One of the reasons I’m not going into detail here is that I wrote a medium post title Why I turned down 500K, Pissed off my investors and shut down my startup. that post explained my decisions and everything that let up to it. That post went viral and endue up at the top of HackerNew, the top of Medium and the top of LinkedIn Pulse. It was also picked up by VentureBeat and a few other sites.
Now, because of Disrupting Japan and my presentations and other appearances I get a steady flow of emails from listers and people interested in doing business in Japan from all over the world. I enjoy those, and I’m happy to help when I can.
None of that, however, prepared me the recent assume on my inbox. I’m still digging my way out from under several thousand emails and comments, and so far it’s overwhelmingly positive and encouraging.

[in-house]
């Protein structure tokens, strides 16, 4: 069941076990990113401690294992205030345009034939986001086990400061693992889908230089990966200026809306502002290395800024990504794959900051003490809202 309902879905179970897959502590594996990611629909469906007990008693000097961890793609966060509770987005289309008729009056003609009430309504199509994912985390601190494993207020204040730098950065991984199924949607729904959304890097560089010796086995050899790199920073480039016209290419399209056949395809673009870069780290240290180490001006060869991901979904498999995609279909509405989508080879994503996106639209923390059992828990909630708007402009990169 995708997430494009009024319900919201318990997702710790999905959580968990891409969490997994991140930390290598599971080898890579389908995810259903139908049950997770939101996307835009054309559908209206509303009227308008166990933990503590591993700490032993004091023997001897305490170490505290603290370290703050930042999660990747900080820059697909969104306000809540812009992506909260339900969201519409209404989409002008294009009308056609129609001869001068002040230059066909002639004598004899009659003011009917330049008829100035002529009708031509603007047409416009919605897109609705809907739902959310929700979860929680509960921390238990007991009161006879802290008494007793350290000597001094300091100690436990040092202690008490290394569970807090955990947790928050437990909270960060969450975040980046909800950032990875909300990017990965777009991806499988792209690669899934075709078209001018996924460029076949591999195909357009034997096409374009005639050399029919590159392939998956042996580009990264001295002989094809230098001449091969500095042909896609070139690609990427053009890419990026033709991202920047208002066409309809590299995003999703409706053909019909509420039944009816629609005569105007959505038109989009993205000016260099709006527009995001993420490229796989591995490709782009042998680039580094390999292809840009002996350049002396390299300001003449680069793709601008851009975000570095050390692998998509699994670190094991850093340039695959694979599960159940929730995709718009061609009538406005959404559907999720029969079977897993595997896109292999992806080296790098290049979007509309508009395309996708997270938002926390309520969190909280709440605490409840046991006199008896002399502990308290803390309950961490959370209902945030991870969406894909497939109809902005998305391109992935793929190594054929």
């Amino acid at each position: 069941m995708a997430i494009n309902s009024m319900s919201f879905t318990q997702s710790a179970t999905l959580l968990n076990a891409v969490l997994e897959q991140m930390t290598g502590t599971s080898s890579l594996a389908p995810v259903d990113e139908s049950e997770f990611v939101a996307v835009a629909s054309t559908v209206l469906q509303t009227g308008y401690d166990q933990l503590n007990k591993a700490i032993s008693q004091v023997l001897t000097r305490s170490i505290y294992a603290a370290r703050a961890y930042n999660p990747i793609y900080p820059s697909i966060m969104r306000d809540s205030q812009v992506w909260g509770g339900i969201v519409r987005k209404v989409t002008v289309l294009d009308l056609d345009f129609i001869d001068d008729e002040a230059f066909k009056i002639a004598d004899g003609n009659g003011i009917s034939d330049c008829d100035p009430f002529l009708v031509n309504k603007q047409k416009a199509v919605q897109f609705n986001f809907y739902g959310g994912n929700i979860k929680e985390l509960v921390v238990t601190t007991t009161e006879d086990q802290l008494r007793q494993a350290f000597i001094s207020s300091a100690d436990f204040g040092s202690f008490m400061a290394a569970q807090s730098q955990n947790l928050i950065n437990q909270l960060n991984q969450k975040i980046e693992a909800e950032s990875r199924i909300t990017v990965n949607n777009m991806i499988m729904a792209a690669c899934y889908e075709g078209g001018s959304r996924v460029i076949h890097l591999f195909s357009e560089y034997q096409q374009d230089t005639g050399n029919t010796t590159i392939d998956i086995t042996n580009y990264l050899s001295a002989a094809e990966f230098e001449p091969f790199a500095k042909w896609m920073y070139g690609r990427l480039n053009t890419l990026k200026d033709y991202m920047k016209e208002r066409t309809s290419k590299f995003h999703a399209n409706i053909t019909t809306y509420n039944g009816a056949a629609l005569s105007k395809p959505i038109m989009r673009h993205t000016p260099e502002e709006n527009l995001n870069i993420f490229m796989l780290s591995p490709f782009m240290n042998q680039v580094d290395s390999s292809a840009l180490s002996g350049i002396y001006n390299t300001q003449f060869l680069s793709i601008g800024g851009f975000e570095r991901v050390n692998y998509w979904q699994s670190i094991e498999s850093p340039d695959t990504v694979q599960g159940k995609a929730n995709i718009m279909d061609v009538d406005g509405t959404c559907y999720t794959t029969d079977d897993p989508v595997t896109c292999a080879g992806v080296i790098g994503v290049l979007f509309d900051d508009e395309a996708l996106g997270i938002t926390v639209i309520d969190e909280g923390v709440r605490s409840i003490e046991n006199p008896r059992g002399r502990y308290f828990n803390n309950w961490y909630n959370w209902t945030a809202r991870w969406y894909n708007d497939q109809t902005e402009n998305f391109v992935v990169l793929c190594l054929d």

There is a link to the post on the website disrupting japan.com/show047b if you haven’t read it go read it it will let you know where all this is coming from.
Go ahead and read it. I’ll wait here.
All done? Good. Now that you have the background understanding of. … No, no I know you didn’t stop the podcast. That’s OK. No one else did either. You can check the article out when you get a chance.
I thought about why this post resonated with so many people, there is certainly no shortage of articles on every aspect of startup life both from a personal or professional perspective. I think what it came down to was a willingness to be open, I mean ridiculously open and honest about my doubts my thoughts and my decisions.
Just being human seems to be enough to stand out in today’s startup culture.